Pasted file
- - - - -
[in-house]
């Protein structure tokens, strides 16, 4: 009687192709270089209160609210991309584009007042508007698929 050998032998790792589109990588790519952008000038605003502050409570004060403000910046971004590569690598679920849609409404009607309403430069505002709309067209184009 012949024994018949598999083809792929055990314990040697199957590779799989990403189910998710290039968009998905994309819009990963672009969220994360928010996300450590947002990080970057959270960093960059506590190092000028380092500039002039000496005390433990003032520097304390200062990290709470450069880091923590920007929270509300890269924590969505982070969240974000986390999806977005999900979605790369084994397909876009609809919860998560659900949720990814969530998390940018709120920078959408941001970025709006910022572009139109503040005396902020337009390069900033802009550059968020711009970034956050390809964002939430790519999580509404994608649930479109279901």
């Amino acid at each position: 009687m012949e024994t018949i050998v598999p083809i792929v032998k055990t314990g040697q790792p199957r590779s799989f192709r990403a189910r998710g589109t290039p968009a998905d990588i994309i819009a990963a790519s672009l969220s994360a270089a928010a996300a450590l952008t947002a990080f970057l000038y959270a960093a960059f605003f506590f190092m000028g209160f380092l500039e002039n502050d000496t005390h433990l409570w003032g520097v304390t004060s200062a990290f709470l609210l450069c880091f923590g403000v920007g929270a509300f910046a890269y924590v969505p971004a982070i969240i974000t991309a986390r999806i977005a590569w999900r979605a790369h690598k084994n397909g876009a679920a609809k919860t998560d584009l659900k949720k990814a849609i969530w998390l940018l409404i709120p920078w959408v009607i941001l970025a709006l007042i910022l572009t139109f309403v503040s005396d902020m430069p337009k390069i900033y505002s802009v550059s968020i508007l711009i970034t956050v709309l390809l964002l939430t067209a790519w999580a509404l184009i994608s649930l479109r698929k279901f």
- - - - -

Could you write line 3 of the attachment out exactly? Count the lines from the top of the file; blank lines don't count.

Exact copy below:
């Amino acid at each position: 009687m012949e024994t018949i050998v598999p083809i792929v032998k055990t314990g040697q790792p199957r590779s799989f192709r990403a189910r998710g589109t290039p968009a998905d990588i994309i819009a990963a790519s672009l969220s994360a270089a928010a996300a450590l952008t947002a990080f970057l000038y959270a960093a960059f605003f506590f190092m000028g209160f380092l500039e002039n502050d000496t005390h433990l409570w003032g520097v304390t004060s200062a990290f709470l609210l450069c880091f923590g403000v920007g929270a509300f910046a890269y924590v969505p971004a982070i969240i974000t991309a986390r999806i977005a590569w999900r979605a790369h690598k084994n397909g876009a679920a609809k919860t998560d584009l659900k949720k990814a849609i969530w998390l940018l409404i709120p920078w959408v009607i941001l970025a709006l007042i910022l572009t139109f309403v503040s005396d902020m430069p337009k390069i900033y505002s802009v550059s968020i508007l711009i970034t956050v709309l390809l964002l939430t067209a790519w999580a509404l184009i994608s649930l479109r698929k279901f």